[00:08:15] Sara Gentry: Yeah, no, that’s, that’s really well said, because I think even on a, on a more simplistic level, using the Star Trek example, I mean, it was one of the first television shows, I realize we’re talking about a show here and not a book, but one of the first shows that really had a diverse cast of regular people on the show, a regular recurring cast, but from all walks of life here, and we’re putting them all together on the main cast, and at that time, that was probably not likely to happen in everyday life. Your circle of friends might not be all that diverse, and yet people seemed more ready to accept that on a show that was projected for the future.

So, it’s all very interesting.

[00:09:00] Sharon Skinner: Yeah, so that’s why I think that I do it. I do it because I need a little bit of distance between me and the topics that I’m dealing with. I also don’t want to punch anybody in the face with the issues that I’m talking about. I don’t want to be didactic. I want to expose people to how I see the world in a way that invites them in to take a look at that and see how that might feel for them. Yeah. But I’m also dealing with, topics that for me are very personal. And writing about them tends to be very cathartic. I’ve written nine novels, as you pointed out, and many other things, and I tend to have a recurrent theme, a mother daughter theme.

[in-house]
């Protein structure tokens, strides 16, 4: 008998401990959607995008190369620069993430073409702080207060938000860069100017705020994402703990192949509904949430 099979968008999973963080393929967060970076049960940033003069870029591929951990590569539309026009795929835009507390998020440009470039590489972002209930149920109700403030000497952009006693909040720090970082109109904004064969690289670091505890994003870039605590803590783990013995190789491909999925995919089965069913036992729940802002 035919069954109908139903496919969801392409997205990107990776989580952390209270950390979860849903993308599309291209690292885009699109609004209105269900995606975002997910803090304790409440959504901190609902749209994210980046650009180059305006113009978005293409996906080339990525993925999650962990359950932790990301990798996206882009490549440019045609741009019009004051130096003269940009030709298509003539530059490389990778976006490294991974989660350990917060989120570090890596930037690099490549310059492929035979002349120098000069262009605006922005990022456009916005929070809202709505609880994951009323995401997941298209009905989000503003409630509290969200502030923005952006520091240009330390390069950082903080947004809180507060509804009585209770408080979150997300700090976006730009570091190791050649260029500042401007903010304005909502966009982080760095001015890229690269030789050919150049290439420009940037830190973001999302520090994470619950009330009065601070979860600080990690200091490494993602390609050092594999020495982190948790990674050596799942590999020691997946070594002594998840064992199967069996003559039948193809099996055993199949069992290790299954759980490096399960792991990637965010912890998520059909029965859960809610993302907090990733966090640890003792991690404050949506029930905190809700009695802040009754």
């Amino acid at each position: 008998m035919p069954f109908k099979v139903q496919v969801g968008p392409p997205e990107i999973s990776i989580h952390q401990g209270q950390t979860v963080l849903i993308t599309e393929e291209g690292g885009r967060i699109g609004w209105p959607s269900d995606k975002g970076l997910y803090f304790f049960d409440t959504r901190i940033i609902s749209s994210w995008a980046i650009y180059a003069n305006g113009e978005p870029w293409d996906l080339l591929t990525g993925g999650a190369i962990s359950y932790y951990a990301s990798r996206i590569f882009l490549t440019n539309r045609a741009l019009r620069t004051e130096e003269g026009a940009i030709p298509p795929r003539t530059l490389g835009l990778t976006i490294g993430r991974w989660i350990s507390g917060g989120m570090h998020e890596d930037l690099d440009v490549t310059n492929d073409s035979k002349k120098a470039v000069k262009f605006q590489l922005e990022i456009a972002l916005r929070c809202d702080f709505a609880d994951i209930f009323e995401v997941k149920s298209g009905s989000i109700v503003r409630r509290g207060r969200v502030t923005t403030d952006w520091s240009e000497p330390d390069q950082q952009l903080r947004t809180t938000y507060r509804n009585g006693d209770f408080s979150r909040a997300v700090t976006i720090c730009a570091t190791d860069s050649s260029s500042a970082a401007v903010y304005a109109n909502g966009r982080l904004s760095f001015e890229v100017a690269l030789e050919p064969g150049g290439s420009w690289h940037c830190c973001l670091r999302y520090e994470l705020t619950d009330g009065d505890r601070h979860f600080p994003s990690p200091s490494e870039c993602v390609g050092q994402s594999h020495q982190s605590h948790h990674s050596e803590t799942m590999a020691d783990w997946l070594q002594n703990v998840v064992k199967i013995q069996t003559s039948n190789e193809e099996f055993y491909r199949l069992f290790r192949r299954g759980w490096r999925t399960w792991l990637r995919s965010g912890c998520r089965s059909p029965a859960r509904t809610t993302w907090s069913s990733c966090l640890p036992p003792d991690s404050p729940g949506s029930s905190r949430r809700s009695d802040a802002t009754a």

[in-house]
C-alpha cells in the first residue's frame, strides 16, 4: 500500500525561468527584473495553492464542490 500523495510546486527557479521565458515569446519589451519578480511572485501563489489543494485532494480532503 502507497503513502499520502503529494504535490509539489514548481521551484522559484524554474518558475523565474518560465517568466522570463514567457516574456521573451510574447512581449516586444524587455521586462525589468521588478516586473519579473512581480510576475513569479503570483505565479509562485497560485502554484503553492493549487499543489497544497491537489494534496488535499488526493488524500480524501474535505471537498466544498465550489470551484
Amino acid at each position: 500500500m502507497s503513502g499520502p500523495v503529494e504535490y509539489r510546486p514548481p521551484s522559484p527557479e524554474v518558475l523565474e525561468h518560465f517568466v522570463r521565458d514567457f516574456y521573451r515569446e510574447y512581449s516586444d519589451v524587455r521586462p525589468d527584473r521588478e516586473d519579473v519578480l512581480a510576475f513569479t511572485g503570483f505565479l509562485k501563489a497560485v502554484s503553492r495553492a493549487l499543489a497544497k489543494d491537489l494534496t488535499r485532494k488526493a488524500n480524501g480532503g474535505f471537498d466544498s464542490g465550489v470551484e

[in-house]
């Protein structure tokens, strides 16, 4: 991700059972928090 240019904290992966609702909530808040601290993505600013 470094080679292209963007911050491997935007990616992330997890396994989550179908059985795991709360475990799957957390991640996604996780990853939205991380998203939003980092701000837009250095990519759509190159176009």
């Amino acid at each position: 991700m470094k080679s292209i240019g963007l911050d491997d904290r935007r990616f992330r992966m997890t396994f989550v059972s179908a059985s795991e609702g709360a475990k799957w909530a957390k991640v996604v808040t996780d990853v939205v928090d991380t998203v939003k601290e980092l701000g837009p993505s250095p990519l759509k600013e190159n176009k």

I deal with that a lot in my stories. It crops up in all sorts of different ways. And I think that’s me exploring my relationships in the world in a way that allows me to dig deeper into my experiences and other people’s experiences and see how that feels.

But I think it’s also cathartic.

Also, I like rewriting my own personal history in ways that are more palatable to me because, life can be a challenge, especially when you’re a teenager and especially when you’re younger. And I find that it’s really nice for me to be able to go back and rewrite my own story in a sense because I’m porting myself into these characters and into these worlds in ways that this is how I would like it to have been.

[00:10:32] Sara Gentry: . Right, right. I think even about the children’s book example, Charlotte’s Web, oftentimes we’ll hear that we don’t want to read books about death to children and whatnot, that it might be too much for them to handle. And yet this is one of the most well beloved children’s books that has endured to this day.

And I don’t think the book is about death per se, but death does play a prevalent role in that book, and it might seem more accessible to kids because it’s about animals as opposed to people.

[00:11:04] Sharon Skinner: I think that’s true. And again, talking pigs, I mean, that falls right under speculative fiction.

I would definitely put Charlotte’s Web right under speculative fiction.

But yes, I think that it does allow us to explore those topics in a way that is Meaningful, but not so. Frightening, not so dangerous, so, again, you don’t feel like you have to look away.

[00:11:33] Sara Gentry: since we’re talking about KidLit, we would absolutely have to acknowledge that, especially fantasy is just huge across the middle grade audience and the YA audience for sure. Why do you think that is?